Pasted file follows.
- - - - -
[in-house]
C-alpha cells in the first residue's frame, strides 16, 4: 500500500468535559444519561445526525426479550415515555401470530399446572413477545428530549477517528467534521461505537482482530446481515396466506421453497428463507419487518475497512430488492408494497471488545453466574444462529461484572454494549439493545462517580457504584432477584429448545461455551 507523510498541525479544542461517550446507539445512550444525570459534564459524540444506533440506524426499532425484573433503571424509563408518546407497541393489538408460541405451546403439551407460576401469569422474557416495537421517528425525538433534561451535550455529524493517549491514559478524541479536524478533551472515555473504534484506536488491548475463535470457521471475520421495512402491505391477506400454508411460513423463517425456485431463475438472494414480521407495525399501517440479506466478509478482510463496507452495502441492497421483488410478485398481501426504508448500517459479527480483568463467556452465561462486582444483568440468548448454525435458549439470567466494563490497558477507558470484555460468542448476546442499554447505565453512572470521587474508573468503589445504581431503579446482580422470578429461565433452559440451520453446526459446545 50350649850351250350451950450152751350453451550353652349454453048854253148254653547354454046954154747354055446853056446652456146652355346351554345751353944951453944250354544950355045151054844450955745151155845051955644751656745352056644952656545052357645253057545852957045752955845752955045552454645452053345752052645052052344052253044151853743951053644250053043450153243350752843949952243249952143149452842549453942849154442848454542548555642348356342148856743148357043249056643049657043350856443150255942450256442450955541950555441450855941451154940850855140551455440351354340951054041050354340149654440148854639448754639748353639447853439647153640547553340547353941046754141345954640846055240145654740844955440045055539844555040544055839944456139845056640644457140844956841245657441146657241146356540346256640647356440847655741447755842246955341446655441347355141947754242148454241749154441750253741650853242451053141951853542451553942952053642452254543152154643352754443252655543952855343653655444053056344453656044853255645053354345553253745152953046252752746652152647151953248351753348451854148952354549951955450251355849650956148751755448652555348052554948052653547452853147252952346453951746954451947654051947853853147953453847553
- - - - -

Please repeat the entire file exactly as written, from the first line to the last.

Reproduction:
[in-house]
C-alpha cells in the first residue's frame, strides 16, 4: 500500500468535559444519561445526525426479550415515555401470530399446572413477545428530549477517528467534521461505537482482530446481515396466506421453497428463507419487518475497512430488492408494497471488545453466574444462529461484572454494549439493545462517580457504584432477584429448545461455551 507523510498541525479544542461517550446507539445512550444525570459534564459524540444506533440506524426499532425484573433503571424509563408518546407497541393489538408460541405451546403439551407460576401469569422474557416495537421517528425525538433534561451535550455529524493517549491514559478524541479536524478533551472515555473504534484506536488491548475463535470457521471475520421495512402491505391477506400454508411460513423463517425456485431463475438472494414480521407495525399501517440479506466478509478482510463496507452495502441492497421483488410478485398481501426504508448500517459479527480483568463467556452465561462486582444483568440468548448454525435458549439470567466494563490497558477507558470484555460468542448476546442499554447505565453512572470521587474508573468503589445504581431503579446482580422470578429461565433452559440451520453446526459446545 50350649850351250350451950450152751350453451550353652349454453048854253148254653547354454046954154747354055446853056446652456146652355346351554345751353944951453944250354544950355045151054844450955745151155845051955644751656745352056644952656545052357645253057545852957045752955845752955045552454645452053345752052645052052344052253044151853743951053644250053043450153243350752843949952243249952143149452842549453942849154442848454542548555642348356342148856743148357043249056643049657043350856443150255942450256442450955541950555441450855941451154940850855140551455440351354340951054041050354340149654440148854639448754639748353639447853439647153640547553340547353941046754141345954640846055240145654740844955440045055539844555040544055839944456139845056640644457140844956841245657441146657241146356540346256640647356440847655741447755842246955341446655441347355141947754242148454241749154441750253741650853242451053141951853542451553942952053642452254543152154643352754443252655543952855343653655444053056344453656044853255645053354345553253745152953046252752746652152647151953248351753348451854148952354549951955450251355849650956148751755448652555348052554948052653547452853147252952346453951746954451947654051947853853147953453847553